The Evolution of Free2Play (Part 1)

During Sony’s E3 presentation they dedicated some time to display the amount of Free2Play titles that are coming to PlayStation platforms. Had this been a couple of years ago I would have likely have been angered that one of the big three would have the audacity to allow such a title to grace a console, but the difference being is that Free2Play games are not the same money sponges that they once were.

Until recently when I thought of Free2Play I thought of a mobile game that would “nickle and dime you” (if you can think of a good British equivalent let me know) for the privilege of continuing. Or a multiplayer shooter on the PC that equated to pay to win. Unfortunately these type of Free2Play games still exist (such as EA’s attempt at bringing Dungeon Keeper back) but they are no longer the norm.

I have actually been playing Free2Play games on and off for years now, usually trying out a game that supposedly does something new with the format. The first game I ever tried out was Battlefield Heroes which was EA’s first big push into the Free2Play environment. For me the most intriguing aspect was that it was a Battlefield game that didn’t require a high spec PC to run, and as it was web based could theoretically work on most PCs with a decent Internet connection. The game was smart in that really money was used primarily for customising your character, and weapons were mainly unlocked through play. Yet there was something about it that couldn’t get me to stay around.

The next big Free2Play title for me was one that I had already paid for, this being Team Fortress 2. Much to the surprise of many in 2011 Valve announced that anyone on Steam could now download and play for free and that the game would be financially supported via microtransactions for customisable items, taking advantage of the insane popularity of hats. Did the game change, in terms of gameplay? Actually, it got better, as Valve is still supporting this seven year old game with new updates. A new update, Love & War, has just been revealed.  Hats are big business people.

By the end of last year I began to try out some of the big Free2Play mobile titles on my Nexus 7, these being The Simpsons Tapped Out and Plants vs Zombies 2. Tapped Out is a game about patience. Nothing can be completed in it quickly, unless of course you pay. However that is being unfair to it, as it never properly asks you to cough up real money. At one point I was playing it every single day, but I wasn’t spending that much time on it. I would spend 10 minutes or so on it in the evening and possibly a few minutes in the morning. Having to wait for things to take place, but knowing roughly when they would be finished allowed me to plan out what I would do in the game. It kept me amused for a few months as I saw my little Springfield grow, and the seasonal updates were a great addition.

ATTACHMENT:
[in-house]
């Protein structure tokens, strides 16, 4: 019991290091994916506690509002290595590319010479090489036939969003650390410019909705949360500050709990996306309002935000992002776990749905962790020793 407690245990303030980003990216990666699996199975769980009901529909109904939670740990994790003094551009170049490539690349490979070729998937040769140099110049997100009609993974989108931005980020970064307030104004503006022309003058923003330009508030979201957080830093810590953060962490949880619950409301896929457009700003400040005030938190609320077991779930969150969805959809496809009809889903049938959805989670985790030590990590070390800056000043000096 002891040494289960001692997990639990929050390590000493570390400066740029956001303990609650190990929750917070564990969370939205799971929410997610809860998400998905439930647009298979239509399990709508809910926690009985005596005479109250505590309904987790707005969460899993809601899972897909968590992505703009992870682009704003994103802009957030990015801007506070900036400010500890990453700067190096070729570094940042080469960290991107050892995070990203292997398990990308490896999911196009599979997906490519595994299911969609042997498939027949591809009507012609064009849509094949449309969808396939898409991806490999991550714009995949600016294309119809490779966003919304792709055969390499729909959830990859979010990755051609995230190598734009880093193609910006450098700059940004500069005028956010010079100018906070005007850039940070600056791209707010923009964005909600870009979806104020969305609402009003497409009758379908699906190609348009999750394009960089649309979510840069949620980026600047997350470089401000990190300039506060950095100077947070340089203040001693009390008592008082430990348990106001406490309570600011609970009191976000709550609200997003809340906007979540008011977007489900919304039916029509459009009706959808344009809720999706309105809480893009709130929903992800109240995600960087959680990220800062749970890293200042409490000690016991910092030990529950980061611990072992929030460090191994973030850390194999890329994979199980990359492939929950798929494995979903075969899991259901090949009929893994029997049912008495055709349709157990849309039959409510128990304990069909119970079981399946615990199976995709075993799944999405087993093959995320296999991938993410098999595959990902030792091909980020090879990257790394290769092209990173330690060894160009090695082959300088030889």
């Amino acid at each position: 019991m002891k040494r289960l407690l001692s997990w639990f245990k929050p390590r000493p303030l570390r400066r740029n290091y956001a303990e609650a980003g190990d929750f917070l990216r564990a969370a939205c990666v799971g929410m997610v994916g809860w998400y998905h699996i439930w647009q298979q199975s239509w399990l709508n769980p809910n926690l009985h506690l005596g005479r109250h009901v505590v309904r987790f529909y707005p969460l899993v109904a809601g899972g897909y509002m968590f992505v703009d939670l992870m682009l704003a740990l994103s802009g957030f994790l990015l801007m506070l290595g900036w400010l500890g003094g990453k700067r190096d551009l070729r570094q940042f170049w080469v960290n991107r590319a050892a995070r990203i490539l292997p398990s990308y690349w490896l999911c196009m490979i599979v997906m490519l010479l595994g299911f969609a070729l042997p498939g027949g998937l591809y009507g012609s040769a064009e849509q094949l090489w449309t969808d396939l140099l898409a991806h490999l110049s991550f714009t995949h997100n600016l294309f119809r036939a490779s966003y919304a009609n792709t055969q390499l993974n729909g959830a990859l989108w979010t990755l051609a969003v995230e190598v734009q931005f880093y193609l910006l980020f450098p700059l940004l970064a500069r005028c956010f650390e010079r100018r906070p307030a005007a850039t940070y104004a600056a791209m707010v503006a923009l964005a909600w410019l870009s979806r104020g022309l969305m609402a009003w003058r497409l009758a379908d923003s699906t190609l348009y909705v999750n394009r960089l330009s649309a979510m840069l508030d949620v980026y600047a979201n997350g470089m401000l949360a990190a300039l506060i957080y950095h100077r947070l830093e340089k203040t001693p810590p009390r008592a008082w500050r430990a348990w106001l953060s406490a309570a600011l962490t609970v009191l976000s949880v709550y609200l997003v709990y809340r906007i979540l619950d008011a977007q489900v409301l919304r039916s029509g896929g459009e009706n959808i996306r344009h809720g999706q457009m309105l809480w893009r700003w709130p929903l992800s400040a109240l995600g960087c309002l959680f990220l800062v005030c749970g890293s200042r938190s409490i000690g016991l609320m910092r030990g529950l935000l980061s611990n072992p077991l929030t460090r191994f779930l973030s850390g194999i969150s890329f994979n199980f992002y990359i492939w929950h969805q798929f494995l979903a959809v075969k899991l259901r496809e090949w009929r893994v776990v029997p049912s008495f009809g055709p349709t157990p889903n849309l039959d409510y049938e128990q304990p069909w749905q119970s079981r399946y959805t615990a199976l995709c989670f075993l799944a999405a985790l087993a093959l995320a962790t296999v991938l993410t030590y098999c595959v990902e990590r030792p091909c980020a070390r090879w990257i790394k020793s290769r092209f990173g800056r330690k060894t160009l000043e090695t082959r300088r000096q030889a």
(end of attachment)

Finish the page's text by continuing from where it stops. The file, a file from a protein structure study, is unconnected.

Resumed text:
Plants vs Zombies 2 is very much a sequel to the predecessor, and plays pretty much the same. The main difference being that there are some stages and items that you can pay to unlock. Although you can still unlock these through play, but they do take some time to do so. Whilst the game does remind you about the ability to pay, more so than Tapped Out does, it is entirely possible to play as much as you want and unlock everything without giving EA any money. Making it a great option if you want an enjoyable and surprisingly deep game for your mobile device. One which I would have happily have paid for, as I do not regret my purchase of the original.

You can find Part 2 here

 

Advertisements

One thought on “The Evolution of Free2Play (Part 1)”

Join in the conversation

Fill in your details below or click an icon to log in:

WordPress.com Logo

You are commenting using your WordPress.com account. Log Out / Change )

Twitter picture

You are commenting using your Twitter account. Log Out / Change )

Facebook photo

You are commenting using your Facebook account. Log Out / Change )

Google+ photo

You are commenting using your Google+ account. Log Out / Change )

Connecting to %s